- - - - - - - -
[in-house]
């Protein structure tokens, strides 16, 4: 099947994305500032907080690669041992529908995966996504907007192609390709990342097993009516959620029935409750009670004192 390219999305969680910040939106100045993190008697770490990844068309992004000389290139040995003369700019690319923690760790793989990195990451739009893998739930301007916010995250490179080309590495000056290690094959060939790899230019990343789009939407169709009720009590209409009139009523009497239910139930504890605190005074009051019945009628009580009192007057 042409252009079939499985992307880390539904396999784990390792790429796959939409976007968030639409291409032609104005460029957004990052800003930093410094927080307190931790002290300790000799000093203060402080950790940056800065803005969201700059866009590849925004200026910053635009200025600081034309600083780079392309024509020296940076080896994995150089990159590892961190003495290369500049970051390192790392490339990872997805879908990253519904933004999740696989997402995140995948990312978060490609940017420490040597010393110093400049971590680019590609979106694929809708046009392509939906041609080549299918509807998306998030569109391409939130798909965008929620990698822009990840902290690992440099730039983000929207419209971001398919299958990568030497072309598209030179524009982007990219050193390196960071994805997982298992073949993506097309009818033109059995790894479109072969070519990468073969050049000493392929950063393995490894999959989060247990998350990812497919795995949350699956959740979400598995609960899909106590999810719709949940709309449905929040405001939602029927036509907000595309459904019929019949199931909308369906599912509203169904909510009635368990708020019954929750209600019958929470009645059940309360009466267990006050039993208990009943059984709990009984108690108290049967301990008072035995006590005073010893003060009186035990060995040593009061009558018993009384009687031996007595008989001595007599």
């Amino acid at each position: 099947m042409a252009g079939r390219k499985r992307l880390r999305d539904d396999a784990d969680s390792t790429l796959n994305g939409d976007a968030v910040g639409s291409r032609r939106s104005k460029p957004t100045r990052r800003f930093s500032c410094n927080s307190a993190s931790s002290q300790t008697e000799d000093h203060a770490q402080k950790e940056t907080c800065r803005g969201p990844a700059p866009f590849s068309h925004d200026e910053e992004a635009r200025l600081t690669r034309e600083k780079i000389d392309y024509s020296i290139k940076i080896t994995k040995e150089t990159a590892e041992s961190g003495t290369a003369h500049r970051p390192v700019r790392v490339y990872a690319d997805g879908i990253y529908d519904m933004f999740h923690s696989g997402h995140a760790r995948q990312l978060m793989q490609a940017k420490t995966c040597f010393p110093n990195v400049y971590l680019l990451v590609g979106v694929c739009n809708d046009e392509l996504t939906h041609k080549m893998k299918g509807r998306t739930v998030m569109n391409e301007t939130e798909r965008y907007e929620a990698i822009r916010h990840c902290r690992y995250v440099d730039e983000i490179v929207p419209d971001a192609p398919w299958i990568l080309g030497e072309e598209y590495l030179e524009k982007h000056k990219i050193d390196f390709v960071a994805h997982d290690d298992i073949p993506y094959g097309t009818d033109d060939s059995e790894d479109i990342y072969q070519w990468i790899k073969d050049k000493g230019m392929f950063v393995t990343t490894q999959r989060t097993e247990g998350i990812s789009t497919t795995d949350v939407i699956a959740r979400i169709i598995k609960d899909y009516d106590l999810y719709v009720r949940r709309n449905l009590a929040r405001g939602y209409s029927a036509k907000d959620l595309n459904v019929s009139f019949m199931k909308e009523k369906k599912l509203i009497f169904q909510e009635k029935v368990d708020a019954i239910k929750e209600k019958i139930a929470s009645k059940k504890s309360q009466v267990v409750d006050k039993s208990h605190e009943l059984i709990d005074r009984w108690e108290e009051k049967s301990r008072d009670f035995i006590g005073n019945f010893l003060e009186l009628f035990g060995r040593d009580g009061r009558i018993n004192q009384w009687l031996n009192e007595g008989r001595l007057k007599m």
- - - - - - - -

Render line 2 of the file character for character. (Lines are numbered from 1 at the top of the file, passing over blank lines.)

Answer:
């Protein structure tokens, strides 16, 4: 099947994305500032907080690669041992529908995966996504907007192609390709990342097993009516959620029935409750009670004192 390219999305969680910040939106100045993190008697770490990844068309992004000389290139040995003369700019690319923690760790793989990195990451739009893998739930301007916010995250490179080309590495000056290690094959060939790899230019990343789009939407169709009720009590209409009139009523009497239910139930504890605190005074009051019945009628009580009192007057 042409252009079939499985992307880390539904396999784990390792790429796959939409976007968030639409291409032609104005460029957004990052800003930093410094927080307190931790002290300790000799000093203060402080950790940056800065803005969201700059866009590849925004200026910053635009200025600081034309600083780079392309024509020296940076080896994995150089990159590892961190003495290369500049970051390192790392490339990872997805879908990253519904933004999740696989997402995140995948990312978060490609940017420490040597010393110093400049971590680019590609979106694929809708046009392509939906041609080549299918509807998306998030569109391409939130798909965008929620990698822009990840902290690992440099730039983000929207419209971001398919299958990568030497072309598209030179524009982007990219050193390196960071994805997982298992073949993506097309009818033109059995790894479109072969070519990468073969050049000493392929950063393995490894999959989060247990998350990812497919795995949350699956959740979400598995609960899909106590999810719709949940709309449905929040405001939602029927036509907000595309459904019929019949199931909308369906599912509203169904909510009635368990708020019954929750209600019958929470009645059940309360009466267990006050039993208990009943059984709990009984108690108290049967301990008072035995006590005073010893003060009186035990060995040593009061009558018993009384009687031996007595008989001595007599």